How much can we depend on "market forces" to address the climate crisis?
Often lost in the conversation about responding to the Trump administration's backing out the Paris Accords is where "markets" fit. As several posts on ClimateX have made clear, bottom-line-oriented investors - whether in red or blue states - are diving headlong into renewables. A recent Green Biz article "The growth of corporate clean energy in 6 charts" shows how
In markets where wind and solar power have become cost competitive, utilities have more economic incentives to add renewable energy. Renewable resources just offer a great low price for the next 20 years — without the risks of fossil fuel price spikes. Further on the demand side, 90 companies have committed to 100 percent renewable power. Clean energy and greenhouse gas reduction targets are the norm for Fortune 500 and Fortune 100 companies. WWF and Ceres’ Power Forward 3.0 report shows that almost half of the Fortune 500 and a majority of the Fortune 100 have climate and energy targets.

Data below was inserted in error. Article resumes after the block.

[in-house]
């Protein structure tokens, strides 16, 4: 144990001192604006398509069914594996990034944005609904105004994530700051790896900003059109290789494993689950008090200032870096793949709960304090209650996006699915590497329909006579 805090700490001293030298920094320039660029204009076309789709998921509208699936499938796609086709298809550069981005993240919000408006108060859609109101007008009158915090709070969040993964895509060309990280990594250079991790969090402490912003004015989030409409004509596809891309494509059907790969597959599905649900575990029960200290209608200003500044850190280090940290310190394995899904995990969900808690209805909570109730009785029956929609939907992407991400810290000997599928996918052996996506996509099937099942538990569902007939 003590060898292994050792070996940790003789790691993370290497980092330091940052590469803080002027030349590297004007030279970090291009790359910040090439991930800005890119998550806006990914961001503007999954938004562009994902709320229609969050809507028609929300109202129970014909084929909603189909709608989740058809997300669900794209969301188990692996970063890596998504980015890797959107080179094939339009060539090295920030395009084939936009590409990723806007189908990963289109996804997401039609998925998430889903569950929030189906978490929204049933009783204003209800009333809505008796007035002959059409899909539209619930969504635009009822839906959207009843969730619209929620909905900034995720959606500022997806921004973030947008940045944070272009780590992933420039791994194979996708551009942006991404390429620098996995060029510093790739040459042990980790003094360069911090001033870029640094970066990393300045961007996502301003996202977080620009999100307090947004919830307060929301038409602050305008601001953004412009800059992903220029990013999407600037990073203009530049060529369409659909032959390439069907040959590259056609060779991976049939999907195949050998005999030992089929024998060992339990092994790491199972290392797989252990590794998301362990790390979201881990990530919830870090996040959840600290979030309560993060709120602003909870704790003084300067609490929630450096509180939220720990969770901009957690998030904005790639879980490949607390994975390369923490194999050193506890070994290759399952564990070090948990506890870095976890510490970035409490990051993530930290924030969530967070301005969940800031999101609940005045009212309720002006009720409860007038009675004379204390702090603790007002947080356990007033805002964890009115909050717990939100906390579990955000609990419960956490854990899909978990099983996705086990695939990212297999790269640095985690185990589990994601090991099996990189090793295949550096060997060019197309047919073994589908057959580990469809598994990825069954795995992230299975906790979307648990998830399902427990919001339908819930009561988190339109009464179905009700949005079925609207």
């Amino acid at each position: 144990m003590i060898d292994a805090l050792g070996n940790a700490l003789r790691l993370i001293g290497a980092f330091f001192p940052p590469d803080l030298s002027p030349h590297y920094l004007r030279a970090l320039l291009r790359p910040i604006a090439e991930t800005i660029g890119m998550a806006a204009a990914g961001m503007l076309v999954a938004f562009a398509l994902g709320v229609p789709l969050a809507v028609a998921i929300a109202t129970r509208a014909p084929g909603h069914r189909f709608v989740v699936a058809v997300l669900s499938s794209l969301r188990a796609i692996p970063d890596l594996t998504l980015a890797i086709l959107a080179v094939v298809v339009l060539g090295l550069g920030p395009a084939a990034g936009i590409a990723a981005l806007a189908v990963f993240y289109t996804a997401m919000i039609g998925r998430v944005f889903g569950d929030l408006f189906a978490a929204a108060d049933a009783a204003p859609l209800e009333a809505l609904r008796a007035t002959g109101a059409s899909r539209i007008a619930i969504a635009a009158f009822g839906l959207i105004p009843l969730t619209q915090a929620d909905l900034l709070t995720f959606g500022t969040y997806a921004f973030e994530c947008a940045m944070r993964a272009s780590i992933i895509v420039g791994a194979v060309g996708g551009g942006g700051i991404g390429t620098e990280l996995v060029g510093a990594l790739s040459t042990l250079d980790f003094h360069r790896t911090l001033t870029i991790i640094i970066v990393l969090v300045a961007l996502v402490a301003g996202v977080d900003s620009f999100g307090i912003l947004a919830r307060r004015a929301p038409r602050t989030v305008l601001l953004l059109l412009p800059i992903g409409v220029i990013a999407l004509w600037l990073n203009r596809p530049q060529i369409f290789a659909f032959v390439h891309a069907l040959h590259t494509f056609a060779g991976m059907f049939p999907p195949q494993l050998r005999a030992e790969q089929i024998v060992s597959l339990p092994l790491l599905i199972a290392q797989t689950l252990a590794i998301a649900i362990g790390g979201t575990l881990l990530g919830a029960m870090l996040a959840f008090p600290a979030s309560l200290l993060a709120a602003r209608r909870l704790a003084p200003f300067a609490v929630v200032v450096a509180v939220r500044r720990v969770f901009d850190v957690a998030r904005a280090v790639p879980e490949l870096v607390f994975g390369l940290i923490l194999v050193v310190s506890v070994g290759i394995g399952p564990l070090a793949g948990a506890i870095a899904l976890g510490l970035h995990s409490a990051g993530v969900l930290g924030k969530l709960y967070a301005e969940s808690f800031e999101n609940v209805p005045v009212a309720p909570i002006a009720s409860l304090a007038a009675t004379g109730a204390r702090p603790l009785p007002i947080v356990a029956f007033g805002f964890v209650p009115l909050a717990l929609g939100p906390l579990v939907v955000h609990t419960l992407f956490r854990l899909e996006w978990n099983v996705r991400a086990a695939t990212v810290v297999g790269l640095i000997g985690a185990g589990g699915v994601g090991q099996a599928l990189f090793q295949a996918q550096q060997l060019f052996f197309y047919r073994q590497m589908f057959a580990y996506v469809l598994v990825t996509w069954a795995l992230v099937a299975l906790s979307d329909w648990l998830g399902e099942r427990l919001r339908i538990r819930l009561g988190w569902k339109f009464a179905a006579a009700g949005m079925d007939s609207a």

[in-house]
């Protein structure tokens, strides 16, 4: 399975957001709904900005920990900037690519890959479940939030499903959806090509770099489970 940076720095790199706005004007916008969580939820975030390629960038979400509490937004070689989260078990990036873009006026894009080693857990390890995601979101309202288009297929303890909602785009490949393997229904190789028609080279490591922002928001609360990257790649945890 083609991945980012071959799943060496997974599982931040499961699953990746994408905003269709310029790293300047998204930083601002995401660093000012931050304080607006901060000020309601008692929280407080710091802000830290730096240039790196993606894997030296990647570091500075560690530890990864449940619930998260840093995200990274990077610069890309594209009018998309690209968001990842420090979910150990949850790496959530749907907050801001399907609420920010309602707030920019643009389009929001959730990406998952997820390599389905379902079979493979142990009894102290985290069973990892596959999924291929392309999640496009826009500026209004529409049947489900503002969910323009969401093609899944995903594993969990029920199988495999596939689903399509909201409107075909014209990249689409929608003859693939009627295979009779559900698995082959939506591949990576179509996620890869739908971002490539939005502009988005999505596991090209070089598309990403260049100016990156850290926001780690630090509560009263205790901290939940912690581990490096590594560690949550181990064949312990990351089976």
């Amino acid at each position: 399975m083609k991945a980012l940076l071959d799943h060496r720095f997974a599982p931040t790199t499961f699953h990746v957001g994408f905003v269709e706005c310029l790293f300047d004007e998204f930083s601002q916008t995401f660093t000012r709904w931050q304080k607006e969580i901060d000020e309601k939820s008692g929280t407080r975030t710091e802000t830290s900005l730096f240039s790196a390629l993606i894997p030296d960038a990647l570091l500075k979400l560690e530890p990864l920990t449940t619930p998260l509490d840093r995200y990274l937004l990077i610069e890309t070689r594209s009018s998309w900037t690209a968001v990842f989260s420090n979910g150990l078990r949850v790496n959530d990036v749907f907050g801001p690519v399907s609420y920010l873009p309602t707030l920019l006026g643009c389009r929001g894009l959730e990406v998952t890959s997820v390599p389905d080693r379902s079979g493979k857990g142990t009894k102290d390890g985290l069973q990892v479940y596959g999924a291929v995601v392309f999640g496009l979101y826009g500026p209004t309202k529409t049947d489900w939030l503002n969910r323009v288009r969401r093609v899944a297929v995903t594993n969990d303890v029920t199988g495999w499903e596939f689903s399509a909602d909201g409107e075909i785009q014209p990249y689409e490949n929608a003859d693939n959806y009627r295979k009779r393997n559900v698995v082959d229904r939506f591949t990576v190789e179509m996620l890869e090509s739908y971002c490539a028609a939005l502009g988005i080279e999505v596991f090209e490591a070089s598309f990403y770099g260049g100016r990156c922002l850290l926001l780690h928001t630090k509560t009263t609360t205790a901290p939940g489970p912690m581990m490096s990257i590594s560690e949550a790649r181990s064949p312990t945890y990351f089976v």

It's becoming clear that States whose utilities offer renewable energy options (including a "green tariff") are more competitive when attracting high-growth corporate business, and that trend is expected to continue. Local and especially state-level goverments can help, as the Power Forward report articulates by establishing long-term low-carbon polices that will help companies meet their clean energy targets while also helping the US meet its carbon-reducing commitments - with or without federal participation in the Paris Accords.
Seems to me that "market forces" play a critical role, but only effective within an approach that includes all the other critical players in the system.